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DuVal returning to Board of Regents; appointed by former foe Ducey

Fred DuVal, a former regent who ran against Doug Ducey in the 2014 gubernatorial election, has been appointed by his ex-rival to the body that oversees Arizona's public university system.

DuVal, a Tucson High graduate who attended the University of Arizona, will take the seat being vacated by Rick Myers, a Tucsonan appointed by Gov. Jan Brewer in 2010.

Gov. Ducey, a Republican who handily bested the Democrat to gain office four years ago, named DuVal to an eight-year term on the Arizona Board of Regents on Monday morning.

DuVal was previously appointed to the regents in 2006, when Gov. Janet Napolitano appointed him to fill a seat that had been temporarily filled by Tucson Medical Center exec Jack Jewett, who stayed on ABOR for about nine months after his own term ended to hold the seat of Lorraine Frank, who died in December 2005.

DuVal served as chairman of ABOR in 2011.

While most regents are Phoenix-area power players, historically Arizona governors have appointed at least one Southern Arizona resident to represent the University of Arizona on the board. DuVal has spent most of his business career in the Valley, but has maintained strong Tucson connections. His wife, Jennifer Hecker DuVal, is the daughter of prominent Tucson attorney Larry Hecker.

Also serving on ABOR — and holding the chairman's gavel this year — is Ron Shoopman, former president of the Southern Arizona Leadership Council.

"In Arizona, we know how to work together, across party lines, put aside our differences and get positive things done for the people we serve. Few individuals have a better record and history of doing that than Fred DuVal," Ducey said in a news release. "Fred is a remarkable leader who brings with him immeasurable higher education experience and knowledge through his long-standing involvement with the University of Arizona. As a champion of both business and community leadership, Fred knows first-hand how to work in a collaborative spirit to increase high-quality affordable postsecondary opportunities and prepare students for our state’s 21st-century workforce."

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"I want to thank Gov. Ducey for his spirit of bipartisanship," DuVal said in the release. "I look forward to using my previous policy experience as a regent to make a significant impact on our state’s workforce needs and economic development and to make college more affordable for all students. And as I take on this important role again, I look forward to collaborating with Gov. Ducey on the full-scale expansion of the Teachers Academy at our three public universities."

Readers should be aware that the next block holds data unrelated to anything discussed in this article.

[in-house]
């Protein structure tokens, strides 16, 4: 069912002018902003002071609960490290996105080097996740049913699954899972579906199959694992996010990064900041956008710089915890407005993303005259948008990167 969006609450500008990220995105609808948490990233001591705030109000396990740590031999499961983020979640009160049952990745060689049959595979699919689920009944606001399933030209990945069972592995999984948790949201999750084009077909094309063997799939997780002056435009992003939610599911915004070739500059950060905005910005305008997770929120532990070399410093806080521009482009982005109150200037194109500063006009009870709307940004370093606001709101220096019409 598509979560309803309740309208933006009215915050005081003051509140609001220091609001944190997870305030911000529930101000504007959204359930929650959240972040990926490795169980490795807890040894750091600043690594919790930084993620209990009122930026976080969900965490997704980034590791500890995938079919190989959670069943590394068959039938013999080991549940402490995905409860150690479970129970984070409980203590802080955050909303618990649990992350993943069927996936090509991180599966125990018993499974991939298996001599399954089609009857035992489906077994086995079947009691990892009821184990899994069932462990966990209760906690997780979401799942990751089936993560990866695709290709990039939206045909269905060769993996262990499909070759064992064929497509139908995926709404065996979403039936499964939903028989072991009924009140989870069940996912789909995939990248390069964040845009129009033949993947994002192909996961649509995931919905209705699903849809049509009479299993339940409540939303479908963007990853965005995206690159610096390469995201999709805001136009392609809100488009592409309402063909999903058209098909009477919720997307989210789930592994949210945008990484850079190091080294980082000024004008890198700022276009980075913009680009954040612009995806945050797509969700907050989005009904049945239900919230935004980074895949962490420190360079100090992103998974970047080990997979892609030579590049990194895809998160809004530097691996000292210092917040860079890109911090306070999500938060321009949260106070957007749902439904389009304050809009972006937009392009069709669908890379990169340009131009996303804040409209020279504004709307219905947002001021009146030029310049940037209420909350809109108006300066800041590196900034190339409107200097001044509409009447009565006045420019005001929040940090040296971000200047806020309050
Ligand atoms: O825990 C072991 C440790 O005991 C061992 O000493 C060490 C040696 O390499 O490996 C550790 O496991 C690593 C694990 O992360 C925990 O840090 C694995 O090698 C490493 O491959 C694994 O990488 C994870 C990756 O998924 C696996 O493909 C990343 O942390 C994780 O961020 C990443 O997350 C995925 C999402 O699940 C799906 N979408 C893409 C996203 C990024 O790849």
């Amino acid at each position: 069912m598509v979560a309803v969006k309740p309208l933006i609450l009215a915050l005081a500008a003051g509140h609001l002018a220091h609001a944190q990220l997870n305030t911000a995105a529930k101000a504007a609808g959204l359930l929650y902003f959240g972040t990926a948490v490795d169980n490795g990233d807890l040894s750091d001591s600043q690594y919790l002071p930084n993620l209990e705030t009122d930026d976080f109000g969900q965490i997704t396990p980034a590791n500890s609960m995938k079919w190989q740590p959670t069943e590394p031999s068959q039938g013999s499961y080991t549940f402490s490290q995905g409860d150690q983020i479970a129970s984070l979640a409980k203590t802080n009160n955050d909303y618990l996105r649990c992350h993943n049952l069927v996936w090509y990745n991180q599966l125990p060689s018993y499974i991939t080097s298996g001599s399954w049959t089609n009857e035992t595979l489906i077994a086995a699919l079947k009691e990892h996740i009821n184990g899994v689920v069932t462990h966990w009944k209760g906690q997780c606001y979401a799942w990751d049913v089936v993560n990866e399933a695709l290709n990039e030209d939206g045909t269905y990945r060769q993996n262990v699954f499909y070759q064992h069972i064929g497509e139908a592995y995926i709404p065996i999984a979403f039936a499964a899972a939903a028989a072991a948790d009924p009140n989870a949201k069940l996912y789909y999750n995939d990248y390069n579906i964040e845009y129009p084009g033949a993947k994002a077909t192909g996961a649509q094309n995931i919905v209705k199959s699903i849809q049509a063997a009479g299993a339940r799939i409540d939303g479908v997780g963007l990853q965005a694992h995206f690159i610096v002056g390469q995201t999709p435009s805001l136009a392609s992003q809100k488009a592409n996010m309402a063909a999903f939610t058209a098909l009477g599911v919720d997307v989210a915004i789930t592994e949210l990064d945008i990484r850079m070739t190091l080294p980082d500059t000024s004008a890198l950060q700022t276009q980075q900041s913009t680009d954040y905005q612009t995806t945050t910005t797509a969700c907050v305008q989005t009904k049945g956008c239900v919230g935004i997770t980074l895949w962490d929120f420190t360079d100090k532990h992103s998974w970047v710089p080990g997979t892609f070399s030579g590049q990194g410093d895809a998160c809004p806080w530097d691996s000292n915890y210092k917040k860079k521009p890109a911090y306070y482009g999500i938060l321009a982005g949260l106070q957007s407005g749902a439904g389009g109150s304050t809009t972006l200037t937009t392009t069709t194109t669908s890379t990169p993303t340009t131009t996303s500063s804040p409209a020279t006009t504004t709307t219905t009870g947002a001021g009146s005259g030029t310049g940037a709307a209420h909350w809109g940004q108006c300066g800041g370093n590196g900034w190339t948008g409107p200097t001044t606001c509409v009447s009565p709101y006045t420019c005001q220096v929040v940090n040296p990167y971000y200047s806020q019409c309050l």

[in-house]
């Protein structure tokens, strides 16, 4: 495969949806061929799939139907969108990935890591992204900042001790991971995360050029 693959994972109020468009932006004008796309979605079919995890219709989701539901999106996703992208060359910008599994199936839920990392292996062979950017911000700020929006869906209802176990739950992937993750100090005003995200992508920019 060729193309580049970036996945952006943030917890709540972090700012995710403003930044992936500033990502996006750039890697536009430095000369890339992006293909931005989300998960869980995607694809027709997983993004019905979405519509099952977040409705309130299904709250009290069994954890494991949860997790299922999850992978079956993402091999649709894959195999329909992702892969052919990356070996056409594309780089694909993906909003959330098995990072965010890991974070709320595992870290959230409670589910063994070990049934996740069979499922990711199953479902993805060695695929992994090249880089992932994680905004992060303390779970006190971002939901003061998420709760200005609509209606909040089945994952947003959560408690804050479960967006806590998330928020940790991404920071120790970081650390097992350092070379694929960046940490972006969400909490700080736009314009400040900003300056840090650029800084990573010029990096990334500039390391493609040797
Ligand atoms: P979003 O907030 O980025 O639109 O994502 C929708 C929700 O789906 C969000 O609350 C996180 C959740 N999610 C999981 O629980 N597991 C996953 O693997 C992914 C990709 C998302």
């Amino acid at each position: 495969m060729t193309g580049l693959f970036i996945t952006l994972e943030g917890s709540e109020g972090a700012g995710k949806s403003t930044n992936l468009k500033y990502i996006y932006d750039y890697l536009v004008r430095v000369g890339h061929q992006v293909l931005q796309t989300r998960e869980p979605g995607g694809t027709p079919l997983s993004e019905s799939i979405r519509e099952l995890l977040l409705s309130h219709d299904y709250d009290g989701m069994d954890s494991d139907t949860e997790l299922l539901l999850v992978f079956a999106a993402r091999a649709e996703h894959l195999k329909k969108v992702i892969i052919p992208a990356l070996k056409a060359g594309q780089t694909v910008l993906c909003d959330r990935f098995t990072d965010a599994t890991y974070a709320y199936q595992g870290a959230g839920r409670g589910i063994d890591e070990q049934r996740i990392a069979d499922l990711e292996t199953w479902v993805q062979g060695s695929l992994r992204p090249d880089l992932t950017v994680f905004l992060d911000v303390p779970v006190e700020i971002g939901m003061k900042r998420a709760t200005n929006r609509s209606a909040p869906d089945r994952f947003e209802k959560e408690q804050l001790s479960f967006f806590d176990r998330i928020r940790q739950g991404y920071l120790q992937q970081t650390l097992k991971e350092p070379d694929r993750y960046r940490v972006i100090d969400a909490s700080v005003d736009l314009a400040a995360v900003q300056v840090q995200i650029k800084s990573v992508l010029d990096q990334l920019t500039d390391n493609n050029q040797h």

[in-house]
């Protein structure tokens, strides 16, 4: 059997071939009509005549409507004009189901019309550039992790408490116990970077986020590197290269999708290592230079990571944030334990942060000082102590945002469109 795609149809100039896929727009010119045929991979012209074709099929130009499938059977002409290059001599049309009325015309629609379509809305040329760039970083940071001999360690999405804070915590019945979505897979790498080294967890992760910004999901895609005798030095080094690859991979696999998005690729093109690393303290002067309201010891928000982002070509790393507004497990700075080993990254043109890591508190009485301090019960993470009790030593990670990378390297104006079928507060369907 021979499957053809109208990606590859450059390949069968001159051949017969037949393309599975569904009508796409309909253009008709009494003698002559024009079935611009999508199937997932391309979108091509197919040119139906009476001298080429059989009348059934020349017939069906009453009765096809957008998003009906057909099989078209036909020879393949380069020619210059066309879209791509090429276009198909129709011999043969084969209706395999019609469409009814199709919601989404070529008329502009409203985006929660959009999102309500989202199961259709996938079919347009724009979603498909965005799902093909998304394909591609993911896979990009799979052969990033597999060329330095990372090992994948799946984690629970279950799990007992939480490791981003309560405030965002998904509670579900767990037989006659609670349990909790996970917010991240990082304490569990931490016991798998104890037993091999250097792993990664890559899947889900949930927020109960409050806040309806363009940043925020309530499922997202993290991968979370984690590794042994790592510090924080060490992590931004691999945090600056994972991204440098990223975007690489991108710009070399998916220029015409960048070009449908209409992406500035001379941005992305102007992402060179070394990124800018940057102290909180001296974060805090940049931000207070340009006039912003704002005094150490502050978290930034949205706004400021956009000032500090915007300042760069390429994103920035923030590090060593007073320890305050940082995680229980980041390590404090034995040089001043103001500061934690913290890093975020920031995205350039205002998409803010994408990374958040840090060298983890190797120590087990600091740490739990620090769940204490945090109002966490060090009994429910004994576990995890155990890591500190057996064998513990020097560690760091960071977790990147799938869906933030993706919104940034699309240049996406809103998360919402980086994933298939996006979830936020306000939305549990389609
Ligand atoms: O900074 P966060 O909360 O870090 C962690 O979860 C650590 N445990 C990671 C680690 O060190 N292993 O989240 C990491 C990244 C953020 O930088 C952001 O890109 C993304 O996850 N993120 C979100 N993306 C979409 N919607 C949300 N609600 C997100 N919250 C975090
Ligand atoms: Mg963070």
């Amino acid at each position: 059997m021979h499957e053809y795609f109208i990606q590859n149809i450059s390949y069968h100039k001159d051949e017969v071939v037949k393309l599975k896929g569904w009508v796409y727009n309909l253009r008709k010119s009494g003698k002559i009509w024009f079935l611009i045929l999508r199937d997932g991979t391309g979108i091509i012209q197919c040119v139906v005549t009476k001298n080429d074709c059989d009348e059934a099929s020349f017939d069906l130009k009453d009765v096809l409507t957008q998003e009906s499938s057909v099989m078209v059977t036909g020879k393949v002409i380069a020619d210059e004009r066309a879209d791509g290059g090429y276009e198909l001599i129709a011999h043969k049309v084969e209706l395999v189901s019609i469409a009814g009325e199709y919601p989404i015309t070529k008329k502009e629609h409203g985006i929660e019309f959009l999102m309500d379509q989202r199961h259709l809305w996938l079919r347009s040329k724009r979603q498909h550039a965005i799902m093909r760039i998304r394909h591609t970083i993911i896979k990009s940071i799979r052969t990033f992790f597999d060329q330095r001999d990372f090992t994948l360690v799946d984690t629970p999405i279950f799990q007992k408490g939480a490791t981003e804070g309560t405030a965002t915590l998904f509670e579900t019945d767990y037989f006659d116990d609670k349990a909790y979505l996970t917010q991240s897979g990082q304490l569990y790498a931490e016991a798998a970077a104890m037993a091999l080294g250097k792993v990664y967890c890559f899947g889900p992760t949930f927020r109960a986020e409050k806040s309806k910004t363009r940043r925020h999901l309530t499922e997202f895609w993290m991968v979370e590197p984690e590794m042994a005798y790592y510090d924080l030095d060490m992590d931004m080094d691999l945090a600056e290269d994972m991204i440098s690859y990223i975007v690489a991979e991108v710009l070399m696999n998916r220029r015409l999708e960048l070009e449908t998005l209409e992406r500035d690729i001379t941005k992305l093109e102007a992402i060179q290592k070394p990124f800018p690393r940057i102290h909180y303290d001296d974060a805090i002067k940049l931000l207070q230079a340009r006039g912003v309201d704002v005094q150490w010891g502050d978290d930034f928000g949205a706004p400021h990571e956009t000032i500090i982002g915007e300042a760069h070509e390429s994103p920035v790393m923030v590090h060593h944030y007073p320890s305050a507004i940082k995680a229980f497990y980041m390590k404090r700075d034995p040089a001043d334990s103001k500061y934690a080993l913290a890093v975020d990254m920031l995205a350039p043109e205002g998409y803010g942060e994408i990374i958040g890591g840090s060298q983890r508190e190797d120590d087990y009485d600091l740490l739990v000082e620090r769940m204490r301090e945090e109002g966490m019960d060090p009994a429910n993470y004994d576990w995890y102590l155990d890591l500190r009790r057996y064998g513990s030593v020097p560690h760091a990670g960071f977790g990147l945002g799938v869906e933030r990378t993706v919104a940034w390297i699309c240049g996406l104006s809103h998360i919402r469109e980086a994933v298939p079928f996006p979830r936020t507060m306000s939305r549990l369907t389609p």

The Board of Regents oversees Arizona's three public universities — the University of Arizona, Arizona State University and Northern Arizona University — by hiring university presidents and other top staff, and setting tuition rates.

DuVal has been a longtime player in Democratic politics. Hmanaged the gubernatorial and presidential campaigns of Bruce Babbitt (1978 and 1988), and served two terms of the Democratic National Committee. He was deputy chief of protocol and then deputy director of intergovernmental affairs in the Clinton White House, with a stint as deputy campaign manager for Clinton-Gore in 1996.

While having been a winning campaign manager, DuVal didn't fair so well in his own attempts at elective office. He lost a U.S. House bid in a seven-candidate primary in Arizona's rural central/northern CD1 in 2002. In 2014, Ducey won by 12 points following a race in which the Republican Party blasted DuVal's performance as a regent, calling him a "big spending liberal Democrat" who "attempts to dodge the truth."

DuVal was one of the founders of the centrist Democratic Leadership Council in the mid-1980s, and helped found the National Institute for Civil Discourse after the Jan. 8, 2011 shootings.

DuVal was a vice president with Clean Energy Fuels, a company chaired by Texas businessman T. Boone Pickens that promotes natural gas as a transportation fuel, as well as wind power.

Ducey paid respects to Myers, whose term is ending, in his release.

"I'd also like to express my sincere appreciation to Regent Rick Myers for his years of service," said Ducey. "His wealth of knowledge and insight as a businessman and as a community leader was an asset to the Arizona Board of Regents during the most crippling economic downturn of our state's history. His innovative approach to transformational change led the public university system into a period of unprecedented growth in postsecondary attainment and productivity."

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Governor's Office

Ducey and DuVal